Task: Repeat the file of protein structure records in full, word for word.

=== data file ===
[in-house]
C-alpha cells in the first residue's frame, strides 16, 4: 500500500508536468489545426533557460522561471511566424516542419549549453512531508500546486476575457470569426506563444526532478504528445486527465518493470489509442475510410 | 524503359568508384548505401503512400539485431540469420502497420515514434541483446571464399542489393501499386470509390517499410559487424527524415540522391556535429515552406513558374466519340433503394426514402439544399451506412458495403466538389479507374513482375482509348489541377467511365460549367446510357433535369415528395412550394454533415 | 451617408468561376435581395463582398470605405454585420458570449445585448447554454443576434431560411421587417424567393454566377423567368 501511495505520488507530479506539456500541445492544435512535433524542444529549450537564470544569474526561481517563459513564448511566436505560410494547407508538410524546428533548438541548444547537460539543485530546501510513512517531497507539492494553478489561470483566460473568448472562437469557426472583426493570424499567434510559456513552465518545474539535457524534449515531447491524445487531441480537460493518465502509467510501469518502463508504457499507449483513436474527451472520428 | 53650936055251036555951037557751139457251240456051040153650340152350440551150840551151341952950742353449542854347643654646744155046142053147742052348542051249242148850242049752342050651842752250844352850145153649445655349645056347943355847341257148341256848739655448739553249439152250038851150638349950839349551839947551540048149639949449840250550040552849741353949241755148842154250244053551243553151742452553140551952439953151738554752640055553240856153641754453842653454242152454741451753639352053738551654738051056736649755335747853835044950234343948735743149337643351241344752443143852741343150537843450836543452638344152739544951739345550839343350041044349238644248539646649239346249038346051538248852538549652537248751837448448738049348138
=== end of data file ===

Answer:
[in-house]
C-alpha cells in the first residue's frame, strides 16, 4: 500500500508536468489545426533557460522561471511566424516542419549549453512531508500546486476575457470569426506563444526532478504528445486527465518493470489509442475510410 | 524503359568508384548505401503512400539485431540469420502497420515514434541483446571464399542489393501499386470509390517499410559487424527524415540522391556535429515552406513558374466519340433503394426514402439544399451506412458495403466538389479507374513482375482509348489541377467511365460549367446510357433535369415528395412550394454533415 | 451617408468561376435581395463582398470605405454585420458570449445585448447554454443576434431560411421587417424567393454566377423567368 501511495505520488507530479506539456500541445492544435512535433524542444529549450537564470544569474526561481517563459513564448511566436505560410494547407508538410524546428533548438541548444547537460539543485530546501510513512517531497507539492494553478489561470483566460473568448472562437469557426472583426493570424499567434510559456513552465518545474539535457524534449515531447491524445487531441480537460493518465502509467510501469518502463508504457499507449483513436474527451472520428 | 53650936055251036555951037557751139457251240456051040153650340152350440551150840551151341952950742353449542854347643654646744155046142053147742052348542051249242148850242049752342050651842752250844352850145153649445655349645056347943355847341257148341256848739655448739553249439152250038851150638349950839349551839947551540048149639949449840250550040552849741353949241755148842154250244053551243553151742452553140551952439953151738554752640055553240856153641754453842653454242152454741451753639352053738551654738051056736649755335747853835044950234343948735743149337643351241344752443143852741343150537843450836543452638344152739544951739345550839343350041044349238644248539646649239346249038346051538248852538549652537248751837448448738049348138